Why do reporters ask vapid gendered questions about diets and clothes and “balancing work and family” of actresses over and over again — while they ask male movie stars about preparing for their roles and other weighty topics? Well, because whether these inane queries get slapped down or answered in earnest, it probably makes for a juicy headline. But it’s also simply lazy. That’s why one of the most heartening changes in the cultural sphere in the past few years is the way so many celebrities, male and female alike (Jeremy Renner being a notable exception), have simply refused to play this game — or, even better, called questioners on their …Read More
“But, Conan, if you slept with four of the six Avengers, no matter how much fun you had, you’d be a slut… I’d be a slut.” — Jeremy Renner to Conan O’Brien, May 2015.
Jeremy Renner is working hard to advance an equal-opportunity definition of the loaded term “slut.” He even thinks that he’d count as a slut if he fictionally slept with fictional characters. So to honor his valiant crusade, and prove that he wasn’t singling out Black Widow because of gender or objectification or anything mean like that, we’re taking a look at the biggest sluts in action movie history, regardless of gender.
The word “slut” has already been reclaimed, repurposed, turned inside out, and analyzed ad nauseam since the ’90s. In the past few decades we’ve encountered Kathleen Hanna’s stomach “slut” scrawl, were Slutwalks, The Unslut Project, Slut! The Play, as well an entirely new term for an old concept: “slut-shaming,” a phrase that has become increasingly common shorthand for something that shouldn’t be done but is done so often that it leads to bullying and worse. Even Monica Lewinsky is fighting back against slut-shaming, while discussions about race, gender identity, and slut-shaming flourish on the Internet.
And then there’s Marvel superhero slut-shaming.
The Sony hack continues to present a conundrum for those of us with an interest in the “business” half of the movie business equation — yes, it’s stolen property, and a violation of privacy, and we’re all going to hell, and so on. But these emails also provide a rare unguarded (and thus valuable) look at how the sausage is made; they’re a guide to exactly how Hollywood’s most powerful people view matters of race and the pay gap (and, in the latter case, said emails have provided artillery for demands of parity). And now, a bit of newly unearthed correspondence reveals just how dense the folks who make your comic book movies are about who wants to see them, and who they should be about.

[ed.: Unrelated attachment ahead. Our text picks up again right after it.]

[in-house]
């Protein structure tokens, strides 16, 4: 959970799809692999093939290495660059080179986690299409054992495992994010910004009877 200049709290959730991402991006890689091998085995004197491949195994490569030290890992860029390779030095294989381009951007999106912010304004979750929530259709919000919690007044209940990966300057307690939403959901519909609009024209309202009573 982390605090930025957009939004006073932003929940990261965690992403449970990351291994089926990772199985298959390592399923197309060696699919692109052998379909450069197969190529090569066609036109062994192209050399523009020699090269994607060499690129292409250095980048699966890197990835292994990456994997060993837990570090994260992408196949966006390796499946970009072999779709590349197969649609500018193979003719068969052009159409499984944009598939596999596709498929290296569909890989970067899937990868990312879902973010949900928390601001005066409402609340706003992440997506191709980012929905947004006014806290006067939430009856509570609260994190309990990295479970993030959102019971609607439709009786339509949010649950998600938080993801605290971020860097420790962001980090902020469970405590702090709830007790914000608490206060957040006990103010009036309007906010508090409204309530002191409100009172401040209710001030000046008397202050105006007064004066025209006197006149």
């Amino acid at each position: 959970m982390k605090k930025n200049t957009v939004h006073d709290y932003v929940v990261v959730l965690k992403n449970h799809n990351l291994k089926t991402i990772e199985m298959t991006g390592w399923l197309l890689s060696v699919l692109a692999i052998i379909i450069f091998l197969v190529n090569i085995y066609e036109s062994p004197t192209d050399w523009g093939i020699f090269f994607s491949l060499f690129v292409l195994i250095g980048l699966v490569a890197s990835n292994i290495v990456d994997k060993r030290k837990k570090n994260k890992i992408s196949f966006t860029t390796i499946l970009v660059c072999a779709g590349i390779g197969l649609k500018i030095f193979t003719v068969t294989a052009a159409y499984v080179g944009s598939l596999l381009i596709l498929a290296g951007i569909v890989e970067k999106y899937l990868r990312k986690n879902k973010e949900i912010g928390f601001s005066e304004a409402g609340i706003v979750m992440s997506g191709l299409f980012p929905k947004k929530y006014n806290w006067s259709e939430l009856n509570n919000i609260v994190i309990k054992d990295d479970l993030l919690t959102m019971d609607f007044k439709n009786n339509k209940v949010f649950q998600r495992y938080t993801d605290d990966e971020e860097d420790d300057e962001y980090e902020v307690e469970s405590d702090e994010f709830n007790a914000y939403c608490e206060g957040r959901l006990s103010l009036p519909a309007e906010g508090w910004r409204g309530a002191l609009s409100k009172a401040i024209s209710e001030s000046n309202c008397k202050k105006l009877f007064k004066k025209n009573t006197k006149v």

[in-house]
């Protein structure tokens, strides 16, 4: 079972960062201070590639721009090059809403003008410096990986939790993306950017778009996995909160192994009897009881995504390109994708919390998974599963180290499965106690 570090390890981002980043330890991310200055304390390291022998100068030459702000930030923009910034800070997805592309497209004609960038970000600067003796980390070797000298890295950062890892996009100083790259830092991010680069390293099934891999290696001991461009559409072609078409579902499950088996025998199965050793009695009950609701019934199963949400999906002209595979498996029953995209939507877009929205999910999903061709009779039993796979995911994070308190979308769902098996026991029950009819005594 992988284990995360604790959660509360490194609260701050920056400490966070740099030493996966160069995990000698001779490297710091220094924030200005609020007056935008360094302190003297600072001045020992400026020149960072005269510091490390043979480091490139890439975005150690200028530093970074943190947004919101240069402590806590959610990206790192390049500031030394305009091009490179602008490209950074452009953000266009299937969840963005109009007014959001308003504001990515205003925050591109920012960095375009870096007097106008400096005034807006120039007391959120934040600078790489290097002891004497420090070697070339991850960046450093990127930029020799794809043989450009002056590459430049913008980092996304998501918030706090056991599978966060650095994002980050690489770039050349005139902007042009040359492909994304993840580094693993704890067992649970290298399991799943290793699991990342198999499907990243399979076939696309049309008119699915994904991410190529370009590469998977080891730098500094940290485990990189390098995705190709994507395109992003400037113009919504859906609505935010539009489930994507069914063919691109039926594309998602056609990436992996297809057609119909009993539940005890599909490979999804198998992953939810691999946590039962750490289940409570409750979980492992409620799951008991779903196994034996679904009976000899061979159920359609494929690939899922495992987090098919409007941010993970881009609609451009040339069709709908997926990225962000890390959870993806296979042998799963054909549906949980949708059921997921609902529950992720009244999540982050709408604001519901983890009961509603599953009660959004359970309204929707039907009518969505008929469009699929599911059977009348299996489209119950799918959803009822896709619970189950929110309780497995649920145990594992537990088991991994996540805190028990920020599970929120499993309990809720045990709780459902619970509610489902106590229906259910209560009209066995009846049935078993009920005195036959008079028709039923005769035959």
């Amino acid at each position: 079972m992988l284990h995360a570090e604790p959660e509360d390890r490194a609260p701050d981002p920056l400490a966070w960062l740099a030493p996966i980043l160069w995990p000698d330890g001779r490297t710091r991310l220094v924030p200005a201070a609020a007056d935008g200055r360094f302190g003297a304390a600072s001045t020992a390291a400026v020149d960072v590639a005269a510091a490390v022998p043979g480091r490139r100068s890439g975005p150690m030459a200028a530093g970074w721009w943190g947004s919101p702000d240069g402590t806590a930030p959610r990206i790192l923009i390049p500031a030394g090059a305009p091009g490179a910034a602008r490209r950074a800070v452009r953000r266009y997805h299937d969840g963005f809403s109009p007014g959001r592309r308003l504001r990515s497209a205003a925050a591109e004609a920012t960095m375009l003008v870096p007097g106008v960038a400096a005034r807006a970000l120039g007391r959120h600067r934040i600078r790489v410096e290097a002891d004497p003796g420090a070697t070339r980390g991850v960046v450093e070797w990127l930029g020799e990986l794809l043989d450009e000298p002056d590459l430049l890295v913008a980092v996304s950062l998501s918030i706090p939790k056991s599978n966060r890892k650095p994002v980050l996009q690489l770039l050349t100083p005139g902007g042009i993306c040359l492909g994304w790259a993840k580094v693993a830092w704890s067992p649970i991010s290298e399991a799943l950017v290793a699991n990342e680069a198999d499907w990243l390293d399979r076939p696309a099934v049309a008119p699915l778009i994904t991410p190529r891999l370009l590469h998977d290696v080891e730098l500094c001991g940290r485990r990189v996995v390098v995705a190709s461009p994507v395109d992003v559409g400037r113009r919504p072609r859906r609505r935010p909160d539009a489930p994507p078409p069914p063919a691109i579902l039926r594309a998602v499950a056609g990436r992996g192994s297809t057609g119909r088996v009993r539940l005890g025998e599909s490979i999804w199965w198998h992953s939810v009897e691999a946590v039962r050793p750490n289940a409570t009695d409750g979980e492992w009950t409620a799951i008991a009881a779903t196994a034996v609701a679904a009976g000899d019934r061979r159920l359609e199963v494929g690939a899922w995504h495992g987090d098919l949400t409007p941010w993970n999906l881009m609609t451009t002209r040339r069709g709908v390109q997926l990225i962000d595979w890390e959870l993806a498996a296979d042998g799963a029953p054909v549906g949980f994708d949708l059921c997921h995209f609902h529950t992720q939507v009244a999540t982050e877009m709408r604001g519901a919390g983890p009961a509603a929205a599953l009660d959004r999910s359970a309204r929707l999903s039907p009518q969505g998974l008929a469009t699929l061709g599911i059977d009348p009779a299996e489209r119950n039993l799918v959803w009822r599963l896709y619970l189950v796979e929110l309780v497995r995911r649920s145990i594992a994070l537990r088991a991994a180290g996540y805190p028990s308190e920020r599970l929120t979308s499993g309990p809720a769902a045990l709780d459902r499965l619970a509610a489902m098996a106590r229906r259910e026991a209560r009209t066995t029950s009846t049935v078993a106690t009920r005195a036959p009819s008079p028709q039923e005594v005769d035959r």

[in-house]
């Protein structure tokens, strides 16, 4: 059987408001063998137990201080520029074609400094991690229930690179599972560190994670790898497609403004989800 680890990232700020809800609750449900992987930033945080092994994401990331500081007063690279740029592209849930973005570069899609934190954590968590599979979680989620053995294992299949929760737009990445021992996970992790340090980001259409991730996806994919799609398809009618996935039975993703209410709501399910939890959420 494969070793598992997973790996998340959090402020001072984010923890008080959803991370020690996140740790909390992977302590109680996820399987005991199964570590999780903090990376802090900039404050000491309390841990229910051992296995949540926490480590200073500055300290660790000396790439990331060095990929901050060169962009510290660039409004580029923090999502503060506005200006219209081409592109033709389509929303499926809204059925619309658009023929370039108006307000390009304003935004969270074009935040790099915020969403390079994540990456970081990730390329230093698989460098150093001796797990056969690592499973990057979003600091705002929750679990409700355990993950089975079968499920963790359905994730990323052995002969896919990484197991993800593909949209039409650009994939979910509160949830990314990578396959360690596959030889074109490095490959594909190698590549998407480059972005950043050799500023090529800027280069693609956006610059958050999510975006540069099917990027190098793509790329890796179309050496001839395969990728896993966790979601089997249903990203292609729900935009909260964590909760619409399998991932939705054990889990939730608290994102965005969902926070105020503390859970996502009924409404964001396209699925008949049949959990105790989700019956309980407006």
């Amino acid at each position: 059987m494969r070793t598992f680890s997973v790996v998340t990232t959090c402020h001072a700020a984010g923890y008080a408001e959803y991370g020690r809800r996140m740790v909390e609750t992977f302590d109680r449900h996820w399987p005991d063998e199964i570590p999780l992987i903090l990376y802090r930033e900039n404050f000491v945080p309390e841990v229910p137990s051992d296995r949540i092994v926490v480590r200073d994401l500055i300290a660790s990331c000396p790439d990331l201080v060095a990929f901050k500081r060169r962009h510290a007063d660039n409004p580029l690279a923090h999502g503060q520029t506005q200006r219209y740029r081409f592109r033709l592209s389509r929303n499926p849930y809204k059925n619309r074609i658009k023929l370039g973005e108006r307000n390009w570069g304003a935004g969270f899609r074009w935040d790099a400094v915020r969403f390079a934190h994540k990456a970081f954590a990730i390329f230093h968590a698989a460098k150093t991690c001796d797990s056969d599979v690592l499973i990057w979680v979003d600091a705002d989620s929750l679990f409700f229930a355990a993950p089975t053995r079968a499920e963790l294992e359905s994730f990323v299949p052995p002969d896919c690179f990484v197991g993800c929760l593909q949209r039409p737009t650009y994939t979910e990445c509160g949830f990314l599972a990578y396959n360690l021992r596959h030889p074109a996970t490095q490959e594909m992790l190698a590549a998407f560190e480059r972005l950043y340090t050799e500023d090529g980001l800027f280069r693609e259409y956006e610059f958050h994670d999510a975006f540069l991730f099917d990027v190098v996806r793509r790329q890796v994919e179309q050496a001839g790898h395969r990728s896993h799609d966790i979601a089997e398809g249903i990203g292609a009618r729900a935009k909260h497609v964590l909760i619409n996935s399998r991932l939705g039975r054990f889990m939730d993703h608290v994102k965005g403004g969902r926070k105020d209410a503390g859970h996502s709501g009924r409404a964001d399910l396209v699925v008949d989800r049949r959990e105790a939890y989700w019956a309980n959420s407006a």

We’re in the final stretch of SNL’s big 40th season with a trio of hosts who are probably feeling the pressure. Scarlett Johansson kicks things off, followed by Reese Witherspoon and Louis C.K. on May 9 and 16, respectively. This isn’t Johansson’s first time on the Studio 8H stage, but it’s been a while — and now she’s a mom with, perhaps, a new perspective. We get a hint of that in her opening monologue, but it’s her Black Widow side that gets the biggest laugh of the night. Marvel at how it all went down last night (sorry), below.
Superhero movie fatigue is a real thing, and I’m afraid your correspondent has come down with a case of it. Sure, there have been dribs and drabs before, in the grim solemnity of Zack Snyder’s joyless Man of Steel or the endless recycling of the Spider-Man franchise. But amidst all the clutter, the Wolverines and Ghost Riders and Green Lanterns, the Marvel movies have been an oasis (y’know, Thor movies aside). Iron Man gave us a hero with real dimension, acted sharply by Robert Downey Jr. and directed with intelligence by Jon Favreau. Captain America: The First Avenger had a golden glow of nostalgia and a giant heart at its center. Joss Whedon injected the series with a shot of genuine wit in the first Avengers — he insisted that blockbusters could be (in fact, should be) funny, a notion taken up well by Iron Man 3 and Captain America: The Winter Soldier. He’s back at the helm of The Avengers: Age of Ultron, which has several thrilling action sequences, a great many good jokes, and an unshakable sense that everybody is just going through the paces.
Wild, director Jean-Marc Vallée’s film version of Cheryl Strayed’s bestselling memoir, hits DVD and Blu-ray this week, and is well worth your time — both on its own merits and as part of the fascinating and ongoing history of the female road movie. While tales of the open road often focus on male buddies (Easy Rider) or lovers on the run (Badlands, True Romance, Natural Born Killers), some of our favorite road movies track the physical and psychological journeys of women. Here are a few …Read More